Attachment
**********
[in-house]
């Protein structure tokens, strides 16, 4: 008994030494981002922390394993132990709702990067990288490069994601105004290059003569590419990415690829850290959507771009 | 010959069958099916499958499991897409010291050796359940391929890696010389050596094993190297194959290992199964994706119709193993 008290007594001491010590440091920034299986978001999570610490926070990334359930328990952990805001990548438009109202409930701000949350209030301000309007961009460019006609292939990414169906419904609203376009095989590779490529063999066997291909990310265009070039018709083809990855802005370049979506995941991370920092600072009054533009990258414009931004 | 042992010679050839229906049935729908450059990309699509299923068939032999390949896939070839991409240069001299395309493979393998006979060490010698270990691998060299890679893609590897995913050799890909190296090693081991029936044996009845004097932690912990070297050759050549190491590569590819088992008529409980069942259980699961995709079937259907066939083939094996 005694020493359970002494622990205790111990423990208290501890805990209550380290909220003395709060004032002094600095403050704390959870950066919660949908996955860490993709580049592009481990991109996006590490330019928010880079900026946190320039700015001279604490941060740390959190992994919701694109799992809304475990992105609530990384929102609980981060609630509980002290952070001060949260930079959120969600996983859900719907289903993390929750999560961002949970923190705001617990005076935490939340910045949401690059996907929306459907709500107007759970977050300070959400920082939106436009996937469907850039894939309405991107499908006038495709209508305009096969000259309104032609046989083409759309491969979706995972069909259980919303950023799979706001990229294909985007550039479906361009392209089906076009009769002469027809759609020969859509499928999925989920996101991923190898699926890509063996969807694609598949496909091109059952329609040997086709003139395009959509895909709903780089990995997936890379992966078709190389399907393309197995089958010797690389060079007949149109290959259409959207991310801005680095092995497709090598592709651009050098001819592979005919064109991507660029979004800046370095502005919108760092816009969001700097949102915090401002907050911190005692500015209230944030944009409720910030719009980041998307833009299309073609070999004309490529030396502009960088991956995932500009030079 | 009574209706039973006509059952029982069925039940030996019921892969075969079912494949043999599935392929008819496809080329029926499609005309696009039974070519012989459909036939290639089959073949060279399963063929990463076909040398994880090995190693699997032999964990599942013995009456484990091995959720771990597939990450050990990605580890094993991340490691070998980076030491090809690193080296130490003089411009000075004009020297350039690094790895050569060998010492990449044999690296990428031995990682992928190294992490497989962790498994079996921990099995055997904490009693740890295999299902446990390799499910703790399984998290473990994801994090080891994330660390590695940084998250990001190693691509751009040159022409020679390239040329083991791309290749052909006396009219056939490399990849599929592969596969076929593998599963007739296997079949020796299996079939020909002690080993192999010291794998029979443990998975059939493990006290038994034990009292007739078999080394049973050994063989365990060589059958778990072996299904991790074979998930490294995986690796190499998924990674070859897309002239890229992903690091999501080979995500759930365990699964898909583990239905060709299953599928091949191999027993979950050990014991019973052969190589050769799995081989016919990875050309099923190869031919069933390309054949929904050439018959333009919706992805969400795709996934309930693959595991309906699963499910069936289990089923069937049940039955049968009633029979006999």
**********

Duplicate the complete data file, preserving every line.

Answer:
[in-house]
């Protein structure tokens, strides 16, 4: 008994030494981002922390394993132990709702990067990288490069994601105004290059003569590419990415690829850290959507771009 | 010959069958099916499958499991897409010291050796359940391929890696010389050596094993190297194959290992199964994706119709193993 008290007594001491010590440091920034299986978001999570610490926070990334359930328990952990805001990548438009109202409930701000949350209030301000309007961009460019006609292939990414169906419904609203376009095989590779490529063999066997291909990310265009070039018709083809990855802005370049979506995941991370920092600072009054533009990258414009931004 | 042992010679050839229906049935729908450059990309699509299923068939032999390949896939070839991409240069001299395309493979393998006979060490010698270990691998060299890679893609590897995913050799890909190296090693081991029936044996009845004097932690912990070297050759050549190491590569590819088992008529409980069942259980699961995709079937259907066939083939094996 005694020493359970002494622990205790111990423990208290501890805990209550380290909220003395709060004032002094600095403050704390959870950066919660949908996955860490993709580049592009481990991109996006590490330019928010880079900026946190320039700015001279604490941060740390959190992994919701694109799992809304475990992105609530990384929102609980981060609630509980002290952070001060949260930079959120969600996983859900719907289903993390929750999560961002949970923190705001617990005076935490939340910045949401690059996907929306459907709500107007759970977050300070959400920082939106436009996937469907850039894939309405991107499908006038495709209508305009096969000259309104032609046989083409759309491969979706995972069909259980919303950023799979706001990229294909985007550039479906361009392209089906076009009769002469027809759609020969859509499928999925989920996101991923190898699926890509063996969807694609598949496909091109059952329609040997086709003139395009959509895909709903780089990995997936890379992966078709190389399907393309197995089958010797690389060079007949149109290959259409959207991310801005680095092995497709090598592709651009050098001819592979005919064109991507660029979004800046370095502005919108760092816009969001700097949102915090401002907050911190005692500015209230944030944009409720910030719009980041998307833009299309073609070999004309490529030396502009960088991956995932500009030079 | 009574209706039973006509059952029982069925039940030996019921892969075969079912494949043999599935392929008819496809080329029926499609005309696009039974070519012989459909036939290639089959073949060279399963063929990463076909040398994880090995190693699997032999964990599942013995009456484990091995959720771990597939990450050990990605580890094993991340490691070998980076030491090809690193080296130490003089411009000075004009020297350039690094790895050569060998010492990449044999690296990428031995990682992928190294992490497989962790498994079996921990099995055997904490009693740890295999299902446990390799499910703790399984998290473990994801994090080891994330660390590695940084998250990001190693691509751009040159022409020679390239040329083991791309290749052909006396009219056939490399990849599929592969596969076929593998599963007739296997079949020796299996079939020909002690080993192999010291794998029979443990998975059939493990006290038994034990009292007739078999080394049973050994063989365990060589059958778990072996299904991790074979998930490294995986690796190499998924990674070859897309002239890229992903690091999501080979995500759930365990699964898909583990239905060709299953599928091949191999027993979950050990014991019973052969190589050769799995081989016919990875050309099923190869031919069933390309054949929904050439018959333009919706992805969400795709996934309930693959595991309906699963499910069936289990089923069937049940039955049968009633029979006999």